At Issue: Why We Should Remember
The 50th anniversary of the desegregation of GSU
By David Smith Jr.
Georgia State University now graduates more African-American students than any other nonprofit college or university in America. We have come a long way in reaching this milestone. On the 50th anniversary of the desegregation of GSU, we should remember those first black students who attended Georgia State.
While Annette Lucille Hall was the first African-American to integrate Georgia State College in June of 1962 at the age of 53, the fight for desegregation started in 1956 when Barbara Pace Hunt filed the lawsuit (Hunt v. Arnold) that eventually led to the desegregation of higher education institutions in Georgia. It was then that an editorial in The Signal noted that, “the fight over segregation has thus come to Georgia State.”
“We have carefully considered the stand we are about to take,” the editorial continued. “We have listened to statements and sentiments expressed by student body and administration alike. … With this in mind, The Signal gives unqualified support to segregation in the long battle ahead. Let us say now: we believe in segregation. We can see nothing in integration but racial strife. We realize no reason for mixing the races in schools and colleges now or in the years ahead.”
Hunt was recently recognized by the Atlanta City Council for her lifetime work in the area of civil rights. Despite her efforts, she never had the opportunity to attend a traditional college or university in Georgia. She had to leave the state because of the death threats. She eventually earned several degrees, including two graduate degrees from the University of Texas.
Hall on the other hand was admitted to the school on June 12, almost 50 years after the institution was founded. Hall, a history and social studies teacher at J.P. Carr High School in Rockdale County, was the person chosen by history to lead the way into this institution. She took continuing education courses after already earning her master’s degree in education from Atlanta University in 1953 and her bachelor’s degree in history from Spelman College in 1939. Hall was one of 16 social studies teachers from the Atlanta area who were enrolled in 1962 in the Institute on Americanism and Communism at the college. School officials stated that she was the first African-American to “qualify for admissions” to the college. She received 10 hours of graduate credit from the institute.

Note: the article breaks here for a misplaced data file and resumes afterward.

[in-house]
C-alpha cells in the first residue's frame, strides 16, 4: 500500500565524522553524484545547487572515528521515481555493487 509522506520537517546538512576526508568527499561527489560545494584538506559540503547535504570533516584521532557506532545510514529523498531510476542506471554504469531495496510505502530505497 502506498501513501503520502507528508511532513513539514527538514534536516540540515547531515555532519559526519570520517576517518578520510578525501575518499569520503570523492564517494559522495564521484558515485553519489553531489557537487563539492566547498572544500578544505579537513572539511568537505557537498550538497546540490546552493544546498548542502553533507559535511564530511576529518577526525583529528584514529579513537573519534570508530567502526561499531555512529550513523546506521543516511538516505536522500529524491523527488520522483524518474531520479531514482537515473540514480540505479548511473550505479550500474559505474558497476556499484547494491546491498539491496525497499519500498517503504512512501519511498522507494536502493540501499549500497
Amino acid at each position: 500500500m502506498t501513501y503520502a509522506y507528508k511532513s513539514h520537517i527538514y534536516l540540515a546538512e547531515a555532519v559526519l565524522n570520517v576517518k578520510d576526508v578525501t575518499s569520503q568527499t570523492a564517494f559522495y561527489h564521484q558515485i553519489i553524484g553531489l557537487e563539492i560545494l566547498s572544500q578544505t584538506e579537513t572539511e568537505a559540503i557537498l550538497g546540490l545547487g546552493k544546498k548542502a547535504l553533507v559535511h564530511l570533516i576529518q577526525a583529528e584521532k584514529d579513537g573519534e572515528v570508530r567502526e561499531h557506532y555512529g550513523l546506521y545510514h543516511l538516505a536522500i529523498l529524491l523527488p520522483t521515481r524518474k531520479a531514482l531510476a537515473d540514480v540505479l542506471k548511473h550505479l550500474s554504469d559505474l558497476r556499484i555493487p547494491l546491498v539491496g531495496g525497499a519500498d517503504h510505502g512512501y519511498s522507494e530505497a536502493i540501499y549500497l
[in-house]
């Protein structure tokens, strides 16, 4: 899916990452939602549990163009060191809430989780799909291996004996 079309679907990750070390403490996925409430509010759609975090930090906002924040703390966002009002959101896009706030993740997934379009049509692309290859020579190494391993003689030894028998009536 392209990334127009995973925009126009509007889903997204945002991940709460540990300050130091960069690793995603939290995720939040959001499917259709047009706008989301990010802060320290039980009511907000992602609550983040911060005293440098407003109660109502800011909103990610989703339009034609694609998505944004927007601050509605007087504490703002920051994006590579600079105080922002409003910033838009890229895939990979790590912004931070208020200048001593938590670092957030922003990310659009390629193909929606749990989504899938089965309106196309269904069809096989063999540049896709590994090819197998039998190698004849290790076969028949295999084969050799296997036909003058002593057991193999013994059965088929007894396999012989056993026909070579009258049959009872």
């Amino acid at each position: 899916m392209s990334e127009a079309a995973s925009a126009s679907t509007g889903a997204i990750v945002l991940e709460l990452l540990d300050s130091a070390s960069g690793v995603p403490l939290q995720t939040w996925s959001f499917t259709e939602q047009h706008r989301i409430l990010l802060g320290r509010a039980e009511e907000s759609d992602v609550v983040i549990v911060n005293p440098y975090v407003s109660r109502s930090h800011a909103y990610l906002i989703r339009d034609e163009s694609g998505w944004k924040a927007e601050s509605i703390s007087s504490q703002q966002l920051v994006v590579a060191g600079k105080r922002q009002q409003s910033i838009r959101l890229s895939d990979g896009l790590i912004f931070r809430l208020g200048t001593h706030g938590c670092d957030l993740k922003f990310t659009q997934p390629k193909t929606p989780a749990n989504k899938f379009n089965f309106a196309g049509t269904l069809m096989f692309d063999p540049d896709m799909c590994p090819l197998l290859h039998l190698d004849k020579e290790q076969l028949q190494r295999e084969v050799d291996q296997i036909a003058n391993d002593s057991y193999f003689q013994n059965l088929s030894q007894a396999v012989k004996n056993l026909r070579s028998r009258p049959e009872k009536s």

“Annette Lucille Hall loved reading, history, social studies, current events and politics. She was a very proud woman that enjoyed teaching in rural areas,” according to her niece Carolyn Lucille Long Banks.
Two months after Hall was admitted to Georgia State College in 1962, Marybelle Reynolds Warner was enrolled as the first regular full-time African-American student; she was a music education major. Warner received her bachelor of science degree from St. Louis University and her master’s in social work from Washington University in St. Louis.
As we look back after 50 years since the desegregation of this great university, let’s celebrate the achievement and successes of our institutional pioneers — they led the way.
David Smith Jr. is assistant director for African-American Student Services and author of “Georgia State University: An Institutional History, 1913 – 2002.”